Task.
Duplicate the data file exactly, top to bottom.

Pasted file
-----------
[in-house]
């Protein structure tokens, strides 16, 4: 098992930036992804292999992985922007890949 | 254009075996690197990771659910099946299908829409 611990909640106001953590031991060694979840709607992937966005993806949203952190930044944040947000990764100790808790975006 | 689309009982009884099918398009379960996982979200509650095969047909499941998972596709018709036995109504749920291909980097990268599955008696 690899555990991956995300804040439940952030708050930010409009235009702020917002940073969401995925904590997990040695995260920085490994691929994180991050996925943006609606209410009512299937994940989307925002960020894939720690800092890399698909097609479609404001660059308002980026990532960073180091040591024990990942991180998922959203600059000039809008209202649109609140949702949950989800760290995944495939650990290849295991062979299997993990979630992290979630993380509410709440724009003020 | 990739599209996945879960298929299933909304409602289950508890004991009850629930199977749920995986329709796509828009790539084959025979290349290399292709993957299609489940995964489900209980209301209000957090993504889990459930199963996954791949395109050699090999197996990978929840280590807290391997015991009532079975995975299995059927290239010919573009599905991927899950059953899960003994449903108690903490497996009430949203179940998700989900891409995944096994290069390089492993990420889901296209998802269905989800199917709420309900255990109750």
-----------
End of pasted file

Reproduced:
[in-house]
């Protein structure tokens, strides 16, 4: 098992930036992804292999992985922007890949 | 254009075996690197990771659910099946299908829409 611990909640106001953590031991060694979840709607992937966005993806949203952190930044944040947000990764100790808790975006 | 689309009982009884099918398009379960996982979200509650095969047909499941998972596709018709036995109504749920291909980097990268599955008696 690899555990991956995300804040439940952030708050930010409009235009702020917002940073969401995925904590997990040695995260920085490994691929994180991050996925943006609606209410009512299937994940989307925002960020894939720690800092890399698909097609479609404001660059308002980026990532960073180091040591024990990942991180998922959203600059000039809008209202649109609140949702949950989800760290995944495939650990290849295991062979299997993990979630992290979630993380509410709440724009003020 | 990739599209996945879960298929299933909304409602289950508890004991009850629930199977749920995986329709796509828009790539084959025979290349290399292709993957299609489940995964489900209980209301209000957090993504889990459930199963996954791949395109050699090999197996990978929840280590807290391997015991009532079975995975299995059927290239010919573009599905991927899950059953899960003994449903108690903490497996009430949203179940998700989900891409995944096994290069390089492993990420889901296209998802269905989800199917709420309900255990109750």